Galaxy

A galaxy is a large collection of stars, star systems, clusters and stellar associations, gas and dust (forming the interstellar medium), bound together by the mutual force of gravity. The name comes from the Greek γαλαξίας (galaxìas), meaning “of milk, milky”; it is a clear allusion to the Milky Way, the galaxy par excellence, of which the Solar System is a part.

Galaxies are vast objects of extremely variable size, ranging from the smallest dwarf galaxies, containing a few hundred million stars, to giant galaxies, containing a number of stars on the order of a hundred trillion, orbiting a common center of mass.

Not all massive, self-gravitating systems of stars are defined as galaxies; the lower dimensional limit conventionally used to define a galaxy is a mass order of 106 solar masses, a criterion for which globular clusters and other star clusters are not galaxies. No upper limit is defined, but all observed galaxies do not exceed a maximum size of about 1013 solar masses.

Galaxies have been classified into three main types based on their apparent shape (or visual morphology): elliptical, spiral, and irregular (or peculiar). Elliptical galaxies are the simplest form, lacking structure except for the gradient of brightness from the center to the periphery, appearing visually as ellipses with blurred contours of variable ellipticity, and are in fact ellipsoids. Spiral galaxies, on the other hand, have a disk-like shape in which spiral structures develop from a central bulge called the nucleus. They can be observed from any angle. Galaxies of irregular or unusual shape are called peculiar galaxies. These morphological categories are in turn divided into further sub-categories, and there are also discoidal galaxies with some intermediate characteristics between elliptical and spiral galaxies.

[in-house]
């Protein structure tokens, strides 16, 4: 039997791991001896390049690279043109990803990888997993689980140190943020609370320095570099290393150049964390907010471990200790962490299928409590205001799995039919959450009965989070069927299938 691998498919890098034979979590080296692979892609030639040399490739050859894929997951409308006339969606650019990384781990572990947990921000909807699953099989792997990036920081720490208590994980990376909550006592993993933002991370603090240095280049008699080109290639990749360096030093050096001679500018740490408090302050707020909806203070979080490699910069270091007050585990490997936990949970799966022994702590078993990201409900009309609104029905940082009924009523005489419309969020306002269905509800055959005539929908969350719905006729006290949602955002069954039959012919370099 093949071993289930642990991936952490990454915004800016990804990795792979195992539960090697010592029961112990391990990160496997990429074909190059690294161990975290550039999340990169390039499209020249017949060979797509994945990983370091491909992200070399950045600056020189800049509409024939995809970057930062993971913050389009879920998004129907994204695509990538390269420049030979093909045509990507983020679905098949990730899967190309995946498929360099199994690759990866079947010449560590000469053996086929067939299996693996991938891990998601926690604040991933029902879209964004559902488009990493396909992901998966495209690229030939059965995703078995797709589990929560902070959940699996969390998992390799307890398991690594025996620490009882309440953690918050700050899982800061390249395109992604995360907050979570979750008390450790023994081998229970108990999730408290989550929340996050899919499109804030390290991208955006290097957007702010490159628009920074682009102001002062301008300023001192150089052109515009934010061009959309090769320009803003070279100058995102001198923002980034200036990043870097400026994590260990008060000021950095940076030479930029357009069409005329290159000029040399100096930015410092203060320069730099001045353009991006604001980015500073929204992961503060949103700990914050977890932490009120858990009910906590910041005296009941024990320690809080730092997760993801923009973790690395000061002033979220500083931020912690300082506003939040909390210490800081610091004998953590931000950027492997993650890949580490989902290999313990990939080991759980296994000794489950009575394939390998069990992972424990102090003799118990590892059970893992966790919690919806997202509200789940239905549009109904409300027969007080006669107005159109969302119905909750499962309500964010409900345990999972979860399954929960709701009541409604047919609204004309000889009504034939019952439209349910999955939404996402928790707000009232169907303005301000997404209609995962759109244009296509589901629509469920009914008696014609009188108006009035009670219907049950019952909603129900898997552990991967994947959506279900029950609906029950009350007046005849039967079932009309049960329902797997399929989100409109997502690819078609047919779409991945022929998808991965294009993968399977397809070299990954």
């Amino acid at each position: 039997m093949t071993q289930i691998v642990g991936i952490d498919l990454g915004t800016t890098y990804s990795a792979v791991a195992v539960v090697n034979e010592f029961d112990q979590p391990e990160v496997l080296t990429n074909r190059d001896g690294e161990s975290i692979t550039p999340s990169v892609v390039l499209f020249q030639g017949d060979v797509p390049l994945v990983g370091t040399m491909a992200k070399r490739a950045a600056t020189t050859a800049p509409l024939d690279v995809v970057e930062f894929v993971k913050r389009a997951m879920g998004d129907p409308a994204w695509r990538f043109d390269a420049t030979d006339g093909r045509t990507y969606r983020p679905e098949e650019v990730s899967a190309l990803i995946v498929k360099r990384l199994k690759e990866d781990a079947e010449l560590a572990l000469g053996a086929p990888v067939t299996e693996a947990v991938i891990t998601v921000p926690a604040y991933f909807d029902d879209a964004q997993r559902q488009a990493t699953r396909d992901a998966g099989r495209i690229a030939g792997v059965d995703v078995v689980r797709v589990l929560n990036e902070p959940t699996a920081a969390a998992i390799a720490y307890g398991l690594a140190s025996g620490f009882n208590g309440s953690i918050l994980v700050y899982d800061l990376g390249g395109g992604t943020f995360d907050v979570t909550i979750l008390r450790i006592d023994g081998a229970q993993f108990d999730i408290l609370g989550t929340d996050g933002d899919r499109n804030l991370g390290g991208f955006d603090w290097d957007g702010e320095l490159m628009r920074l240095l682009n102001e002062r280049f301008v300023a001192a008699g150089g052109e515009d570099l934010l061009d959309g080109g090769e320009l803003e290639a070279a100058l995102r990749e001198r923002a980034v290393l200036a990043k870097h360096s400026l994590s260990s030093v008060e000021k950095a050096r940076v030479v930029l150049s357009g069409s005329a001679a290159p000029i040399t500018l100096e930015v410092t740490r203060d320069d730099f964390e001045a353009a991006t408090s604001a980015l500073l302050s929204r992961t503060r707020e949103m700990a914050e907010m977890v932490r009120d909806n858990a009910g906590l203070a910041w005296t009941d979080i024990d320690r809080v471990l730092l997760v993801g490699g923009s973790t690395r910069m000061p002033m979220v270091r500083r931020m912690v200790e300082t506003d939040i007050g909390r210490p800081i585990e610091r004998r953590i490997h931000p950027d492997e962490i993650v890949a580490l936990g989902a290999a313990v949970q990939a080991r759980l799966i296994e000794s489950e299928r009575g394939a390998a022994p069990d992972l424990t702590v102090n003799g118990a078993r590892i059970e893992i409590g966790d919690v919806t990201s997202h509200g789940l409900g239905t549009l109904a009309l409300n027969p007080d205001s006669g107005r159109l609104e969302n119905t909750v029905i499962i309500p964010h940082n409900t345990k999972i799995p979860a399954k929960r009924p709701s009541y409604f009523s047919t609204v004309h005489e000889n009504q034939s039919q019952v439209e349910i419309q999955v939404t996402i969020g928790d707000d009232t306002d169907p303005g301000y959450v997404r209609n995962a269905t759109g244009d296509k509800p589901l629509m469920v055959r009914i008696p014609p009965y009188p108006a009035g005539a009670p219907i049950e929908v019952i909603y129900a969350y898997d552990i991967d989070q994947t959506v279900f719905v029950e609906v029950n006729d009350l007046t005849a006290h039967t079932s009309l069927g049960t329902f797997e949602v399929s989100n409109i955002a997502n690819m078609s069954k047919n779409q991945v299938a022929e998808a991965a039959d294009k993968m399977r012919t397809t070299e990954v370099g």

The shape of galaxies is influenced by external factors, namely the presence of other galaxies. Irregular galaxies usually result from deformations caused by tidal interactions with neighboring galaxies or collisions. When the interactions are particularly intense, such as between galactic structures that are very close to each other, a merger of two galaxies can occur, resulting in the formation of an irregular galaxy. The collision of two galaxies can lead to intense star formation (starburst) phenomena.

Galaxies also differ in color, which is related to the dominant population of stars, and their apparent shape may differ depending on the wavelength of the electromagnetic spectrum in which they are observed: for example, an irregular galaxy may have regions and structures that appear in the infrared or ultraviolet, making it appear different when observed at these wavelengths than its shape in visible light.

Galaxies are the most numerous objects in the observable universe. The most recent calculation estimates their number at about 200 billion (2×1011).

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